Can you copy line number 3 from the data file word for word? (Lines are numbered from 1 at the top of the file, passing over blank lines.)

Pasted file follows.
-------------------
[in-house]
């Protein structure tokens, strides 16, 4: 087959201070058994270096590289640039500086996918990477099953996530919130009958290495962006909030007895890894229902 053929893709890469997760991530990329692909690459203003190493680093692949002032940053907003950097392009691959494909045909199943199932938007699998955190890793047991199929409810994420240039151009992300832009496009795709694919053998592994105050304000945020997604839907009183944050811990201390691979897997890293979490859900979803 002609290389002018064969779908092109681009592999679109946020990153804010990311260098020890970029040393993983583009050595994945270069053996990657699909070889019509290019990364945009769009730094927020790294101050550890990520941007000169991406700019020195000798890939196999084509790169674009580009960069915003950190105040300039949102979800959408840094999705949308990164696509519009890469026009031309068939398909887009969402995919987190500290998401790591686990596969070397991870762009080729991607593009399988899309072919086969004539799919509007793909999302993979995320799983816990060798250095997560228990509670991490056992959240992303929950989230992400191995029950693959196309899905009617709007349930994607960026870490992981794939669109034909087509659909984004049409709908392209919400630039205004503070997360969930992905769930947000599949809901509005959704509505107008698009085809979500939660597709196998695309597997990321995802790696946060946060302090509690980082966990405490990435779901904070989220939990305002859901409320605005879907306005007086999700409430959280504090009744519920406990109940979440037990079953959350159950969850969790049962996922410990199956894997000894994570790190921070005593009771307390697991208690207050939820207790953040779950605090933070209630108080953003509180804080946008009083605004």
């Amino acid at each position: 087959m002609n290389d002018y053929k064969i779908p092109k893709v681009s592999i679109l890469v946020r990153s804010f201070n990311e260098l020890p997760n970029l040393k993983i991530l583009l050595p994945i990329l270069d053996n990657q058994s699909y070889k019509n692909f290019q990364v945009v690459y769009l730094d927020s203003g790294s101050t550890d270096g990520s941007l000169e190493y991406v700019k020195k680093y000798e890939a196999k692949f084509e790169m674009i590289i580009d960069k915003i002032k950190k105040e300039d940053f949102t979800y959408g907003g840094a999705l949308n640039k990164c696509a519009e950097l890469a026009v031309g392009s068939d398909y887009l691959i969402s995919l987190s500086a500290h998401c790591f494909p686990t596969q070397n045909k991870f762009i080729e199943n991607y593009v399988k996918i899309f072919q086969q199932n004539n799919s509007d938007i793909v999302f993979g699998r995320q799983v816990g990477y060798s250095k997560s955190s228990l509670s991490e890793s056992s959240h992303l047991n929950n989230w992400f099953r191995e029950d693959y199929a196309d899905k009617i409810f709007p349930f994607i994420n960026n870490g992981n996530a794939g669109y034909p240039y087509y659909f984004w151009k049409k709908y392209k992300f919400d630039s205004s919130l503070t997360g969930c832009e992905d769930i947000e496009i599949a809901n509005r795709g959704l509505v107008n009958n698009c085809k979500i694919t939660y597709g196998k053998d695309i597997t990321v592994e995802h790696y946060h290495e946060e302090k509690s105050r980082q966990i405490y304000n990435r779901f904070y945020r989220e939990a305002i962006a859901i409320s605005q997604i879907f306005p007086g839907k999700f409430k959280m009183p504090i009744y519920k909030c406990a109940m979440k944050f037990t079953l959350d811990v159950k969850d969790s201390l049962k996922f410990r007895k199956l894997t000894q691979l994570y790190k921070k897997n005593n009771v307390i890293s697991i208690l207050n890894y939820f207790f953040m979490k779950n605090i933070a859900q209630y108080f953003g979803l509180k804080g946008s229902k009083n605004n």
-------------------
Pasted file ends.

């Amino acid at each position: 087959m002609n290389d002018y053929k064969i779908p092109k893709v681009s592999i679109l890469v946020r990153s804010f201070n990311e260098l020890p997760n970029l040393k993983i991530l583009l050595p994945i990329l270069d053996n990657q058994s699909y070889k019509n692909f290019q990364v945009v690459y769009l730094d927020s203003g790294s101050t550890d270096g990520s941007l000169e190493y991406v700019k020195k680093y000798e890939a196999k692949f084509e790169m674009i590289i580009d960069k915003i002032k950190k105040e300039d940053f949102t979800y959408g907003g840094a999705l949308n640039k990164c696509a519009e950097l890469a026009v031309g392009s068939d398909y887009l691959i969402s995919l987190s500086a500290h998401c790591f494909p686990t596969q070397n045909k991870f762009i080729e199943n991607y593009v399988k996918i899309f072919q086969q199932n004539n799919s509007d938007i793909v999302f993979g699998r995320q799983v816990g990477y060798s250095k997560s955190s228990l509670s991490e890793s056992s959240h992303l047991n929950n989230w992400f099953r191995e029950d693959y199929a196309d899905k009617i409810f709007p349930f994607i994420n960026n870490g992981n996530a794939g669109y034909p240039y087509y659909f984004w151009k049409k709908y392209k992300f919400d630039s205004s919130l503070t997360g969930c832009e992905d769930i947000e496009i599949a809901n509005r795709g959704l509505v107008n009958n698009c085809k979500i694919t939660y597709g196998k053998d695309i597997t990321v592994e995802h790696y946060h290495e946060e302090k509690s105050r980082q966990i405490y304000n990435r779901f904070y945020r989220e939990a305002i962006a859901i409320s605005q997604i879907f306005p007086g839907k999700f409430k959280m009183p504090i009744y519920k909030c406990a109940m979440k944050f037990t079953l959350d811990v159950k969850d969790s201390l049962k996922f410990r007895k199956l894997t000894q691979l994570y790190k921070k897997n005593n009771v307390i890293s697991i208690l207050n890894y939820f207790f953040m979490k779950n605090i933070a859900q209630y108080f953003g979803l509180k804080g946008s229902k009083n605004n």